I don't believe comparing CSX and NS repaints of the Conrail fleet to CN's present situation is correct. Visit CN's website and download a copy of their most recent annual report. You'll see a lot of feel good crap, but the important thing is this- CN's pouring an awful lot of money into their infrastructure right now, especially the parts that aren't branded (i.e. track). EHH and some of his predecessors ripped out a lot of track that CN now needs to move its freight, regardless of what the locomotives look like. Without that needed capacity, what good are a bunch of newly painted engines? I suspect that a lot of people at the corporate HQs in Canada and Illinois would like to see everything wearing the same general paint scheme, but branding and image marketing doesn't mean squat if you're not doing your primary job (hauling freight).

The short story is, in terms of pure dollars and cents, repaints may not be all that expensive, BUT when you're dealing with limited resources as CN is, a repaint doesn't just mean the cost of the paint/prep/labor, but also the downtime of the locomotive and the horsepower hours that have to come from somewhere. Waiting for a major failure that will take the unit out of service anyway for new paint makes a lot more sense than almost anything else.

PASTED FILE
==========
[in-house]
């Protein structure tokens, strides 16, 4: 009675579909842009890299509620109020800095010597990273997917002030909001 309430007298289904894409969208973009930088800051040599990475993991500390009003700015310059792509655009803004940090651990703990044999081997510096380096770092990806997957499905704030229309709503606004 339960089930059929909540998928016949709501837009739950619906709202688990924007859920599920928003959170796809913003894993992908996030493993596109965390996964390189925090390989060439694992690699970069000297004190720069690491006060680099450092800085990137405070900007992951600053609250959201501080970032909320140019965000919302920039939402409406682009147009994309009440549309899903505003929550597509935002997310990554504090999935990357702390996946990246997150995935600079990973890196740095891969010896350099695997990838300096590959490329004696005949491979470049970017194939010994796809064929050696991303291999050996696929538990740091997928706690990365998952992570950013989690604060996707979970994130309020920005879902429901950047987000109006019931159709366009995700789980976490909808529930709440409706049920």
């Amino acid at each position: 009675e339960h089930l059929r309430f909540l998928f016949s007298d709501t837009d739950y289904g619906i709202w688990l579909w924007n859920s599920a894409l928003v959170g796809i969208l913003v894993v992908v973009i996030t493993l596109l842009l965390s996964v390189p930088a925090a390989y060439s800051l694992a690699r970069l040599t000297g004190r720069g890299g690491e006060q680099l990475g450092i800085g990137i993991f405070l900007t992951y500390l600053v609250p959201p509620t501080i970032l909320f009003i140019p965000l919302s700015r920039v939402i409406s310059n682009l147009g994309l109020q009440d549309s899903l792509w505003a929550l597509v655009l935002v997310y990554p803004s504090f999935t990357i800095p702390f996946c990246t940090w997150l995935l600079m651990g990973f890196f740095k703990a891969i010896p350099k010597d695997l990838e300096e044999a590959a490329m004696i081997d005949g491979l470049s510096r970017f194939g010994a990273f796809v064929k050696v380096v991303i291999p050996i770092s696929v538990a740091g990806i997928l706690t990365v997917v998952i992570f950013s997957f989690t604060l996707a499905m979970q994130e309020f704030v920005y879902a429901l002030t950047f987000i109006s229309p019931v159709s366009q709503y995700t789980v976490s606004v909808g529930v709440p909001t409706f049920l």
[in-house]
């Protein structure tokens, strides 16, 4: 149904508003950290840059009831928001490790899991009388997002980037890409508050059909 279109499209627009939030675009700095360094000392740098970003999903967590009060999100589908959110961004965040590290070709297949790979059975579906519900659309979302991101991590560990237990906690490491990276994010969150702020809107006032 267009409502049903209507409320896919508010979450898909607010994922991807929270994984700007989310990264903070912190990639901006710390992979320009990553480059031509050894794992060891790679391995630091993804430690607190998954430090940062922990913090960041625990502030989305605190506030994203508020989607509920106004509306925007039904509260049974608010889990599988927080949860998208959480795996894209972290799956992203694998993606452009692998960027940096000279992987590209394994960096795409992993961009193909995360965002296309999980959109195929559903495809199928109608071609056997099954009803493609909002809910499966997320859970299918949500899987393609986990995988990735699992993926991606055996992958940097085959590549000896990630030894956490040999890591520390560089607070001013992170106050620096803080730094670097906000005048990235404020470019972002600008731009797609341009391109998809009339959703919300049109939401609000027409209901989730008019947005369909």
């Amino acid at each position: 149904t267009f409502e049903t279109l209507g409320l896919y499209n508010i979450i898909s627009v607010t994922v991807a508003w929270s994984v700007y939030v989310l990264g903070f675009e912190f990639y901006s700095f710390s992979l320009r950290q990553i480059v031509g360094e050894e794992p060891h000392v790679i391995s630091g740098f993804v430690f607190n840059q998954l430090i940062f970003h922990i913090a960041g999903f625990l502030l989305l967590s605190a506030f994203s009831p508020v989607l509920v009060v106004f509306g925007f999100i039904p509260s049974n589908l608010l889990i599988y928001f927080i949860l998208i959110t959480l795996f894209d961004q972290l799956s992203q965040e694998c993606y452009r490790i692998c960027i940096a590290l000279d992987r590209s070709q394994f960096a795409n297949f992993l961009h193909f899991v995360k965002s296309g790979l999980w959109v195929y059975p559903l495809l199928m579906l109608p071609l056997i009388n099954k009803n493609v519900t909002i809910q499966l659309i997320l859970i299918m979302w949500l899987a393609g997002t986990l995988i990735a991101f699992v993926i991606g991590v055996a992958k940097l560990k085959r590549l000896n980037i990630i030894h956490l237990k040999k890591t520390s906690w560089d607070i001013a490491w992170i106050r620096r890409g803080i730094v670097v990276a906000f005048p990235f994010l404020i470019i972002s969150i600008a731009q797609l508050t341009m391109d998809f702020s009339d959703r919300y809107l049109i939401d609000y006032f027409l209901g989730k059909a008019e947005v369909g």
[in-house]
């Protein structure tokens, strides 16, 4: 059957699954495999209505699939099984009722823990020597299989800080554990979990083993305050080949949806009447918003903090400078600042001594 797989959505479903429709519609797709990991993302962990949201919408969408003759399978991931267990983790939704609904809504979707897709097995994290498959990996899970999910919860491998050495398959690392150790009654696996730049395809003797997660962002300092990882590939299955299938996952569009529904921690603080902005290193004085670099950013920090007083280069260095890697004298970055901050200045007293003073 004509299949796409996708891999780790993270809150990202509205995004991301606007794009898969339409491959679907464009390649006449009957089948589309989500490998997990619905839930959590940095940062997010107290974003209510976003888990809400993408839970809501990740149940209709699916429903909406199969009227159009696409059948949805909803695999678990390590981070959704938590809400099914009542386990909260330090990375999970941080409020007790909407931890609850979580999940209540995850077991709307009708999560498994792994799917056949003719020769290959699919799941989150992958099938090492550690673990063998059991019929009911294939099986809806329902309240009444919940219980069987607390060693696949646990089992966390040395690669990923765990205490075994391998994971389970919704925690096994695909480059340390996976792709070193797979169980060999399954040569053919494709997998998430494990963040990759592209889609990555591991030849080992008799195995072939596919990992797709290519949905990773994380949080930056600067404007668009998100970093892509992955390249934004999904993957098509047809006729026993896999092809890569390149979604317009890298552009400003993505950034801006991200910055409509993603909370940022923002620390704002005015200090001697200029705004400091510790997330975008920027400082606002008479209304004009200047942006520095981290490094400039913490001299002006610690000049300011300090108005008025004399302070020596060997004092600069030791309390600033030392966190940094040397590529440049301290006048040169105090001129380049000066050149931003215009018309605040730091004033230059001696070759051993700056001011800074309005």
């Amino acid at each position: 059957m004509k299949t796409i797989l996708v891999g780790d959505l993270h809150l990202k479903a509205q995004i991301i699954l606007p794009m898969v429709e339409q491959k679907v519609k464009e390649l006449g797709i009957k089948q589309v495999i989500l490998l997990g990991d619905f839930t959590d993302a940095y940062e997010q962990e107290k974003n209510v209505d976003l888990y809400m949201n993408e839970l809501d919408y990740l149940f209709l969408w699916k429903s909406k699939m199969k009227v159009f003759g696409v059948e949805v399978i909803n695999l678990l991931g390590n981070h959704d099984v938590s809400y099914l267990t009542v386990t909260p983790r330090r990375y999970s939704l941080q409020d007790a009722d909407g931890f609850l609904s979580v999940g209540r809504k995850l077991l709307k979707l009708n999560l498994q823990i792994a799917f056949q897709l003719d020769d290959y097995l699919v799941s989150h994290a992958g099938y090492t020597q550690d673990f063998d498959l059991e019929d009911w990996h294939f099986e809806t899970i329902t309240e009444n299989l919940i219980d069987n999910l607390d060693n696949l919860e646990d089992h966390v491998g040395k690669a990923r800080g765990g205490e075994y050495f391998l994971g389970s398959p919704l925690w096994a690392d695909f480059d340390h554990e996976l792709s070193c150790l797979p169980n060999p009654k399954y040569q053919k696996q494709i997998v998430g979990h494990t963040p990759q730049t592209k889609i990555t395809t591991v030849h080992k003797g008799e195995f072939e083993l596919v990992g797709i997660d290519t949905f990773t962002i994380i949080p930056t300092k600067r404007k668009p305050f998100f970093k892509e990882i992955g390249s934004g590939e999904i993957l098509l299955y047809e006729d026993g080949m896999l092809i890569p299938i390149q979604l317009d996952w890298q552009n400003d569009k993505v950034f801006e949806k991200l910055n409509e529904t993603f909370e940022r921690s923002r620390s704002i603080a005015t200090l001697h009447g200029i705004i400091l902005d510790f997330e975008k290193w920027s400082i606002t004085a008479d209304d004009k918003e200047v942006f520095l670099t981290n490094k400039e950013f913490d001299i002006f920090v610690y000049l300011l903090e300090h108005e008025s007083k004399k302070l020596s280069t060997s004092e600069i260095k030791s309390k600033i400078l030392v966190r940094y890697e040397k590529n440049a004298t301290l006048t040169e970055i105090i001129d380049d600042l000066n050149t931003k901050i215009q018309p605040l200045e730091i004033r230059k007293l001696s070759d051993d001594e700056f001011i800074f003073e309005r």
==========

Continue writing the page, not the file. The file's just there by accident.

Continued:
For what it's worth, I've also heard that the GP9Rs weren't being painted until their rebuilds were paid off, but the reasoning behind that explanation never made any sense to me, and I know some of them have been repainted, so take that one for what it's worth.
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Re: GT Locomotives

Unread postby Ypsi » Tue Apr 28, 2015 2:17 pm

Again, cost is not a reason for not wanting to repaint the units, its a reason to delay repainting. My point is "why would CN now want to repaint the units" as in what reason would CN not want to repaint the units. My point IS NOT that CN should repaint everything RIGHT NOW, but rather there is no reason that CN should not repaint the units as they go and can. And yes the Conrail repaints are relevant as you said name another railroad that did fast repaints. NS probably did on average between 50-70 repaints a year for just about 13 years from 1999-2012 until all of the Conrail units were either black or retired, CSX was a little more aggressive.

My point again is CN wants to repaint the units and will, there is no reason to not repaint them. Money will slow them down but it will not make them decide to leave every GT unit blue or something like that.